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Alaska Justice Forum 31(1–2), Spring/Summer 2014

Alaska Justice Forum 31(1-2), Spring/Summer 2014

PDF of Spring/Summer 2014 issue"Shifting Marijuana Laws and Policies: Implications for Alaska" 
by Jason Brandeis

Marijuana regulation continues to be a pressing criminal justice and social policy issue both in Alaska and across the nation. A ballot measure that would legalize, tax, and regulate marijuana in Alaska will be before the state's voters at the November 2014 general election. This article summarizes Alaska's current marijuana laws, identifies recent changes to other state laws and federal policies related to marijuana use and possession, and discusses the impact of those changes on Alaska's marijuana laws.

"The Homeless: Who and How Many?" 
by Barbara Armstrong and Sharon Chamard

Across the nation in both rural and urban areas, public and private agencies work to provide services for homeless people. One of the biggest challenges is collecting data about homeless individuals: how many people are homeless, who they are, what services they need most, and how long they have been homeless. This article looks at reports from 2012, 2013, and 2014 on estimates of homelessness in the U.S. and Alaska, the subpopulations of homeless individuals, and the various definitions of homelessness. References for sources cited are provided. Web supplements provide more detailed tables and an expanded bibliography of resources on homelesseness.

"The Alaska Criminal Justice Commission: A Legislative Call for Action" by Mary Geddes

With its enactment of Senate Bill 64 during the 2013-2014 legislative session, the Alaska Legislature created the Alaska Criminal Justice Commission. This article describes the work of the commission, which is charged with evaluating and making recommendations "for improving criminal sentencing practices and criminal justice practices, including rehabilitation and restitution" over a three-year period. An accompanying sidebar describes other provisions of SB 64, the omnibus crime bill.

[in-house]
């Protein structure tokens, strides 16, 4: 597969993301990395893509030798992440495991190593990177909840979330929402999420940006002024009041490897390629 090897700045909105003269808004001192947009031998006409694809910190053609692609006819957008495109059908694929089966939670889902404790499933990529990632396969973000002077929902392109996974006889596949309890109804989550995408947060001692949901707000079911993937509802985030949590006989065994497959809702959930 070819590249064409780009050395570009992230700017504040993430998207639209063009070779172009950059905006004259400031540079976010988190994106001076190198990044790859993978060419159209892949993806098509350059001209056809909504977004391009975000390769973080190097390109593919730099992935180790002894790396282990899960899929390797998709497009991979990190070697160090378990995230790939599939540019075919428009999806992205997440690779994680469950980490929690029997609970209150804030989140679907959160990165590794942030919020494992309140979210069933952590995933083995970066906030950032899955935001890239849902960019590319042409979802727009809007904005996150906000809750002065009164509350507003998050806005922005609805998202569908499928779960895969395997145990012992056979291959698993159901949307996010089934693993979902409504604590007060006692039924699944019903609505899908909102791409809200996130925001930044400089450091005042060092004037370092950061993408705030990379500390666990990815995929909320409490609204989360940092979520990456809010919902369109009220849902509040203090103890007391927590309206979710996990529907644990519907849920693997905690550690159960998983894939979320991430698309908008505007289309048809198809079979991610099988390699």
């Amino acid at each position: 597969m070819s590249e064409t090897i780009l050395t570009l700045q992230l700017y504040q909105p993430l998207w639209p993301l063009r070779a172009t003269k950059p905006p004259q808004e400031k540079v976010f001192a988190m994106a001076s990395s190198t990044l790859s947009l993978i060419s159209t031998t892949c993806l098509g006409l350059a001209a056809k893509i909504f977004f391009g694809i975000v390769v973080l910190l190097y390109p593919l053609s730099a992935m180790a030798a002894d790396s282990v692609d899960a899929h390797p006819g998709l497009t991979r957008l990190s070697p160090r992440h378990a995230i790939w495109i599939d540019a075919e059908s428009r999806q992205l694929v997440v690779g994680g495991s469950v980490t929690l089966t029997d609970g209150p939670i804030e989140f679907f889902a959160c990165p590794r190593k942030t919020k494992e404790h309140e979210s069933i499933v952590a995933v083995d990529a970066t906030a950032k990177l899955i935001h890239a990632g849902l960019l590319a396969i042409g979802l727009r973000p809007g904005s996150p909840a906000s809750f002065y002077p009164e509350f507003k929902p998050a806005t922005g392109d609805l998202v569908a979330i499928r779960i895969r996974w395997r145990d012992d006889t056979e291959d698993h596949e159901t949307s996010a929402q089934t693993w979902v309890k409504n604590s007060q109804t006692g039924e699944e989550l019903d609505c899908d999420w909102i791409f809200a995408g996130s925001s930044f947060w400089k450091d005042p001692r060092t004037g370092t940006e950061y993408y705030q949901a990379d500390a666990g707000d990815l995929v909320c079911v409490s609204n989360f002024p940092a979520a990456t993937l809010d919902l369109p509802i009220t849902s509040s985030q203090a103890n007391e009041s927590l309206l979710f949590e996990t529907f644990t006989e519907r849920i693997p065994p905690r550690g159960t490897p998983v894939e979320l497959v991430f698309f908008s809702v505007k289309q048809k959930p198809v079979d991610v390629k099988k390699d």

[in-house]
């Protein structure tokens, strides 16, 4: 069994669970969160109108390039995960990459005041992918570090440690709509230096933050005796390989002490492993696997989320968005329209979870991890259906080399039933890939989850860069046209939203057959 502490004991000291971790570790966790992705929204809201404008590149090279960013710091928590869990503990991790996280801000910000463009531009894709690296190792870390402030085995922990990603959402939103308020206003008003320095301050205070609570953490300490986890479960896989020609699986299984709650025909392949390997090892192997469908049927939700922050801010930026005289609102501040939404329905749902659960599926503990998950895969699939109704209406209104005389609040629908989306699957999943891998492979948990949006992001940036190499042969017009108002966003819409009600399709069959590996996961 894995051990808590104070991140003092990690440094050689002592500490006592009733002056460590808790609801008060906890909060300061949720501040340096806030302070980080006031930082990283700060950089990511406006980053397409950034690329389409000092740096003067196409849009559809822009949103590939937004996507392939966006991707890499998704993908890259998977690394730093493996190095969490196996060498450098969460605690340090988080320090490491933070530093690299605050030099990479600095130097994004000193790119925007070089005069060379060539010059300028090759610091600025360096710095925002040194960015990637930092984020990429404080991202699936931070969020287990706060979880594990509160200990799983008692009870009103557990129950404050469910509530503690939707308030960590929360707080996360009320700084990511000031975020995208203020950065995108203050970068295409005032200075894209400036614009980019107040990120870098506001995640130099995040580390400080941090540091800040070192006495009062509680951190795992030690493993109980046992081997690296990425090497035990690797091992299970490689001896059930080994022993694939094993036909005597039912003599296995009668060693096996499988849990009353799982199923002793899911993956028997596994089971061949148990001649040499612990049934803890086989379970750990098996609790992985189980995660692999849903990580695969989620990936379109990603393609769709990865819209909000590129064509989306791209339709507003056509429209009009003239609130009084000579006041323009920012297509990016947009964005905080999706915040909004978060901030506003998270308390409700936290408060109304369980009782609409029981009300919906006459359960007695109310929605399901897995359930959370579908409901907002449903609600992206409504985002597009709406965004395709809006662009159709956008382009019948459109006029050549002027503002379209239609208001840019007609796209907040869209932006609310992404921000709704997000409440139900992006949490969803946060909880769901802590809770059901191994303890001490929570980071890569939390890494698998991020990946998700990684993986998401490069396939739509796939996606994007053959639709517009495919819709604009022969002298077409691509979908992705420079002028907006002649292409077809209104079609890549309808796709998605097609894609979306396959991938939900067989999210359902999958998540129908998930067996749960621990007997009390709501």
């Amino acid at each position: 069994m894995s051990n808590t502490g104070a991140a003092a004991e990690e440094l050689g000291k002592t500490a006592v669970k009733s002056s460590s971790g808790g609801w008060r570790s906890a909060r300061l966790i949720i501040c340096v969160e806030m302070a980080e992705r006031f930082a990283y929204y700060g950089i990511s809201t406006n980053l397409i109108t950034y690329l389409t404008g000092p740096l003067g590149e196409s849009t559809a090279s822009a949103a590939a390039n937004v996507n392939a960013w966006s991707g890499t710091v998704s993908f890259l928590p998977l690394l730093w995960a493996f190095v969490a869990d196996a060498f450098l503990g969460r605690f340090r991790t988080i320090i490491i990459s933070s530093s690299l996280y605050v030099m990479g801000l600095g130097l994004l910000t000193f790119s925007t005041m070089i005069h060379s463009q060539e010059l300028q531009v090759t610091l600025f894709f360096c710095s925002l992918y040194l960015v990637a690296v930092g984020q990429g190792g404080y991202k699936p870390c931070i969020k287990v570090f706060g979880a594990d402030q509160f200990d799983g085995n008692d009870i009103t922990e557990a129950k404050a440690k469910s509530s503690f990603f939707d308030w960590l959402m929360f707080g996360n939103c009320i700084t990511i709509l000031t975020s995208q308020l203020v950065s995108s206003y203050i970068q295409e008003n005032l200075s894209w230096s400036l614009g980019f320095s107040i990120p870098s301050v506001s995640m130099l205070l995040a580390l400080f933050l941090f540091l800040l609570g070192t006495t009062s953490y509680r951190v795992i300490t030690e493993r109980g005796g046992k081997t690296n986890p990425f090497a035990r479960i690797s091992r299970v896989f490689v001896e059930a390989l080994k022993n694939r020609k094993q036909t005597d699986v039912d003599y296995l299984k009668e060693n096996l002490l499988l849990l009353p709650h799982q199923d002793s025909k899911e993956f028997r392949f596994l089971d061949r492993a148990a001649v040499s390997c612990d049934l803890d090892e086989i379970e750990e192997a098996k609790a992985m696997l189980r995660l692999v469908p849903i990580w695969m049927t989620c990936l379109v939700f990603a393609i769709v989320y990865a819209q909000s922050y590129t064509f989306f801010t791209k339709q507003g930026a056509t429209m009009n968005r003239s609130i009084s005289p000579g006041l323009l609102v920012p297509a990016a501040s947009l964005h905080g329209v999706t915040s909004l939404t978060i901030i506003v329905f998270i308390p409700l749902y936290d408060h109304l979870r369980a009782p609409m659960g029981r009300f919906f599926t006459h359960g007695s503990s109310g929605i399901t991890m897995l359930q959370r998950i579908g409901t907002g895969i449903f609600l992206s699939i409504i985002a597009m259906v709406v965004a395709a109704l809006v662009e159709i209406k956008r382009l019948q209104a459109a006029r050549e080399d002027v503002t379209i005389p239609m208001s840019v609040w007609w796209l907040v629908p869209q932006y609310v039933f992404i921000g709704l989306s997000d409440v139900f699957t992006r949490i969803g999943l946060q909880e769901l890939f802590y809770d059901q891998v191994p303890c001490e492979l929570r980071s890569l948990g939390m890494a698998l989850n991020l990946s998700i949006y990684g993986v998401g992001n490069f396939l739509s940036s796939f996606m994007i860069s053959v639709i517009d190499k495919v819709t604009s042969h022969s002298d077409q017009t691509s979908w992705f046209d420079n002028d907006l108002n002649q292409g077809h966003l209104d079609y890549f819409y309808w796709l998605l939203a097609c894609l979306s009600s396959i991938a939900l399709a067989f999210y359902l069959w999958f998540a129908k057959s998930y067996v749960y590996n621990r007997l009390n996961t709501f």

"Early Resolution for Family Law Cases in Alaska's Courts" by Stacey Marz

The Early Resolution Program (ERP), the first program of its kind in the nation, was developed by the Alaska Court System's Family Law Self-Help Center to provide self-represented litigants in family law cases with free legal assitance and mediation to help resolve issues and reach settlements without protracted court trials. This article discusses the ERP's goals and development, describes how cases are screened and processed, and presents ERP statistics though August 2014. An accompanying sidebar provides a program timeline, and a web supplement outlines how attorneys and judges approach various issues in a case at an Early Resolution Program (ERP) hearing.

"New Faculty"

Professor Lindsey Blumenstein has joined the Justice Center faculty as of the Fall 2014 semester.